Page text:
Drug Strategy News

Posted On Monday, April 01, 2019

Check out two new videos which highlight the integrated work of the Drugs Strategy and the 'Working to Improve Neighbourhood Safety' (WINS) project out of Cambridge. Please share with others and let's work together to end stigma and support individuals in our community who are struggling with substance use.
WRIDS 101

WINS Project

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Posted On Monday, February 25, 2019

The public consultation sessions for Consumption and Treatment Services in Waterloo Region are now complete and the corresponding online survey is closed.
The consultant hired to complete this work (ICA: The Institute for Cultural Affairs) is preparing a report of the findings. This report will be available in April 2019.
Public Health thanks all consultation session participants and survey respondents for their input into this important work. To stay up to date on the...

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Posted On Monday, January 14, 2019

Community Services Committee of Regional Council has endorsed community consultation on the following candidate locations for Consumption and Treatment Services:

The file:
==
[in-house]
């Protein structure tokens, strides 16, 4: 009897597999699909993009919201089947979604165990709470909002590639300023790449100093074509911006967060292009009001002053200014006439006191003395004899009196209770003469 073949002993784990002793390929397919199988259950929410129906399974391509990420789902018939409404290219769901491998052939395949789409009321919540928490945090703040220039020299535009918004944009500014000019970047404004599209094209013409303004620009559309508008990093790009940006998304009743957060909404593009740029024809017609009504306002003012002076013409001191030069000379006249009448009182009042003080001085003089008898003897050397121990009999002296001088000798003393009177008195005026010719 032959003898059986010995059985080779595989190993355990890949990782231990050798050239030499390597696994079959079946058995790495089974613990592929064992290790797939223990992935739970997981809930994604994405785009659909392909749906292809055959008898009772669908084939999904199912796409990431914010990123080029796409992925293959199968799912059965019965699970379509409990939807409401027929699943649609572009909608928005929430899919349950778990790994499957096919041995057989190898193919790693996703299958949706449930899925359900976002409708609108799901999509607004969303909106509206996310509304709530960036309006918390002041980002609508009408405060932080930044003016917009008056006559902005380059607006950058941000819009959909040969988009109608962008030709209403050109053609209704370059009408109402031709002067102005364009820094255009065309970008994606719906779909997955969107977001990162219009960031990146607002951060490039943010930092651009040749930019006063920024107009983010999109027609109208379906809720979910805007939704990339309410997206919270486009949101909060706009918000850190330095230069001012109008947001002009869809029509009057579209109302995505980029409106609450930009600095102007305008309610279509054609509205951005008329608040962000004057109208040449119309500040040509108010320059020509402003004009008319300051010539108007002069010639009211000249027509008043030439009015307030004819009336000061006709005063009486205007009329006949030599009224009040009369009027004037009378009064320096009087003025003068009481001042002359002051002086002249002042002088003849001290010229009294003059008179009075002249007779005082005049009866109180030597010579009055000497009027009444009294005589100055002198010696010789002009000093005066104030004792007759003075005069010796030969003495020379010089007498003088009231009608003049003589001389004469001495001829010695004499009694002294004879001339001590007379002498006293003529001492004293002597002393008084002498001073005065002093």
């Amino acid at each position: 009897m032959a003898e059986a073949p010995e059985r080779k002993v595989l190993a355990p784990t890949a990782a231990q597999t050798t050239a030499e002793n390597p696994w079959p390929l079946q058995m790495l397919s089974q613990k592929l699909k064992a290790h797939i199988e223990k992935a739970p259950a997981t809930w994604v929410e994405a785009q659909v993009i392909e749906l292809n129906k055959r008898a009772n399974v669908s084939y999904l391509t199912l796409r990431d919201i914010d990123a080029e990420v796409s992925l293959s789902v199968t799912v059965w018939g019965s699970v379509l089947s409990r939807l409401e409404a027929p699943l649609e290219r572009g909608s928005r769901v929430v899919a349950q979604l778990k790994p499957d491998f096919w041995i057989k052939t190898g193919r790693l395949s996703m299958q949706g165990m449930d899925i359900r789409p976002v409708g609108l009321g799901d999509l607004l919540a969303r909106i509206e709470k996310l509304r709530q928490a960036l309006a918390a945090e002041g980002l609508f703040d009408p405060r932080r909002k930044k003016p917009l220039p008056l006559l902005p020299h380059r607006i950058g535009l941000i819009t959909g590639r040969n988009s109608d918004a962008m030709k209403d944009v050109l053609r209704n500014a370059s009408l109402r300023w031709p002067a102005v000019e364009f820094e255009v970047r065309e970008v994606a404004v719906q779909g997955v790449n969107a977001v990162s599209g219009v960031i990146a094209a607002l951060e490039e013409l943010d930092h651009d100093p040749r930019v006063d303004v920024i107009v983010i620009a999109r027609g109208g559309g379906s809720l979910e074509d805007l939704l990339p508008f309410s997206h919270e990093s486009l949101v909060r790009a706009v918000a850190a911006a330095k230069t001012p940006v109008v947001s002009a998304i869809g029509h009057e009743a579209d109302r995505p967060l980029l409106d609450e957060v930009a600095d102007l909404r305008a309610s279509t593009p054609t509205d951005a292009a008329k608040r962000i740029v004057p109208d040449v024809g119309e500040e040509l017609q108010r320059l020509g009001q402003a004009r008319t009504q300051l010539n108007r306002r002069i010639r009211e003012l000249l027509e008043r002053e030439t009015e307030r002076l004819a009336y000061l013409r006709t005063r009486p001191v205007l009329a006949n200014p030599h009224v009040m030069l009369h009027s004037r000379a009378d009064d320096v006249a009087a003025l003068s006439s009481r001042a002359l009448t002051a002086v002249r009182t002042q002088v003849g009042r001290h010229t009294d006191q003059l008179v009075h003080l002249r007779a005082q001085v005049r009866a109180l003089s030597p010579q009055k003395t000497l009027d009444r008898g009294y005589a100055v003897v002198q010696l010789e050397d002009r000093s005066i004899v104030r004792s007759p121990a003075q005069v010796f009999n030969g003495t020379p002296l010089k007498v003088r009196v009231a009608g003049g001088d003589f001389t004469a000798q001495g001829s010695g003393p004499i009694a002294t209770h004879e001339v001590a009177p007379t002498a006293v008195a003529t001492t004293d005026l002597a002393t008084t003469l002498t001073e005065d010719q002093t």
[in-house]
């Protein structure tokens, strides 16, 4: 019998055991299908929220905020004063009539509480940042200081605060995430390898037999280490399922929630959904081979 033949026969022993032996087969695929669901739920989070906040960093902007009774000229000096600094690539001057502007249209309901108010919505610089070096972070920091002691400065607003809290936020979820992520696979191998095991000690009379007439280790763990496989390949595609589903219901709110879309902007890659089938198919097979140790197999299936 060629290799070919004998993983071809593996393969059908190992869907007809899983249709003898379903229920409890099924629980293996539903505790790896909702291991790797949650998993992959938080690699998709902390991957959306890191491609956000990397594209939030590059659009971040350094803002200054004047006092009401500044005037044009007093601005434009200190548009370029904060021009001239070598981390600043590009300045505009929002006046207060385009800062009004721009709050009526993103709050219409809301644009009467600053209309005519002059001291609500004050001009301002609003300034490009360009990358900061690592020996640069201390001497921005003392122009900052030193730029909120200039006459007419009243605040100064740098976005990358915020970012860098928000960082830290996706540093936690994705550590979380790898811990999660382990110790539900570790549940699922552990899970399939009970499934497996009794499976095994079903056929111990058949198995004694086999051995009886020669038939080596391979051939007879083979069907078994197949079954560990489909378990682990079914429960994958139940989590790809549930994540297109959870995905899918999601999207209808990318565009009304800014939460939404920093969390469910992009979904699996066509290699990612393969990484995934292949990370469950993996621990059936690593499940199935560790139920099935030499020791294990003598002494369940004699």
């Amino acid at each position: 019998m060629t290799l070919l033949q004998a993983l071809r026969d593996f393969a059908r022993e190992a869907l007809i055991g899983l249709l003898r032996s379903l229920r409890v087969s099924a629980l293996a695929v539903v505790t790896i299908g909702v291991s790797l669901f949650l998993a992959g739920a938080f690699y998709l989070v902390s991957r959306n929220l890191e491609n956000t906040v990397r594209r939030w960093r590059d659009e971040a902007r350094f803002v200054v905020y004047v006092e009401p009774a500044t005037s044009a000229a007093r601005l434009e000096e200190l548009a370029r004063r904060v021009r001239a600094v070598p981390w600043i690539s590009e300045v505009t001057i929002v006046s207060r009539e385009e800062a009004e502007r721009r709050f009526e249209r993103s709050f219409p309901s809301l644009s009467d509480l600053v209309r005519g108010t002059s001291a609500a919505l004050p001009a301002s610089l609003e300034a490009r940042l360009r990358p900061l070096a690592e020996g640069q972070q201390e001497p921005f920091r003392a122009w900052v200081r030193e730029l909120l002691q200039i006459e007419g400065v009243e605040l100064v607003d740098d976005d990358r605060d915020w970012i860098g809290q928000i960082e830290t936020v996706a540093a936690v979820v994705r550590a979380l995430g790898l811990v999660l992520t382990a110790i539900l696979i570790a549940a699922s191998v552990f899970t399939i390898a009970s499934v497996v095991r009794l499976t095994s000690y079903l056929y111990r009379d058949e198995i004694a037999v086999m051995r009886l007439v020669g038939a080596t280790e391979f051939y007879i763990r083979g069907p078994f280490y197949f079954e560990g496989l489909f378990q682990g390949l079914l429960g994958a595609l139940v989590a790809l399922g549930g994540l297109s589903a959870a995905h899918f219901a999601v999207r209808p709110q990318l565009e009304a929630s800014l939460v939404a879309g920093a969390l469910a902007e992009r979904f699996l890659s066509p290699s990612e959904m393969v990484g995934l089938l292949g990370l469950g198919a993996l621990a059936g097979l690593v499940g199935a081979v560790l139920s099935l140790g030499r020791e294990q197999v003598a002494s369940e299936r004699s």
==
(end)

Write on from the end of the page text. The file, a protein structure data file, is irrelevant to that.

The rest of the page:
150 Main Street, Cambridge
115 Water Street North, Kitchener
150 Duke Street West, Kitchener
105 Victoria Street North, Kitchener (vacant lot at corner of Weber and Victoria)
People who live or have businesses within 250m of an identified site will receive a letter in the mail inviting them to...

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Posted On Monday, January 07, 2019

On Tuesday January 8th, Public Health and Emergency Services will go before Community Services Committee with a Report on 'Next Steps Regarding Consumption and Treatment Services (CTS)'.  Learn more about this important work and read the full report here . 

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Posted On Monday, December 03, 2018

The way we talk about substance use has a profound affect on people who are impacted by substance use, addiction and overdose. A first step is to avoid negative labels that ignore the totality of the person and act as barriers to health and well-being.
In work and in life, we encourage all Waterloo Region citizens to adopt person-first language which focuses on the individual as a human being, rather than associating their drug use with their identity. The Substance Use Language...

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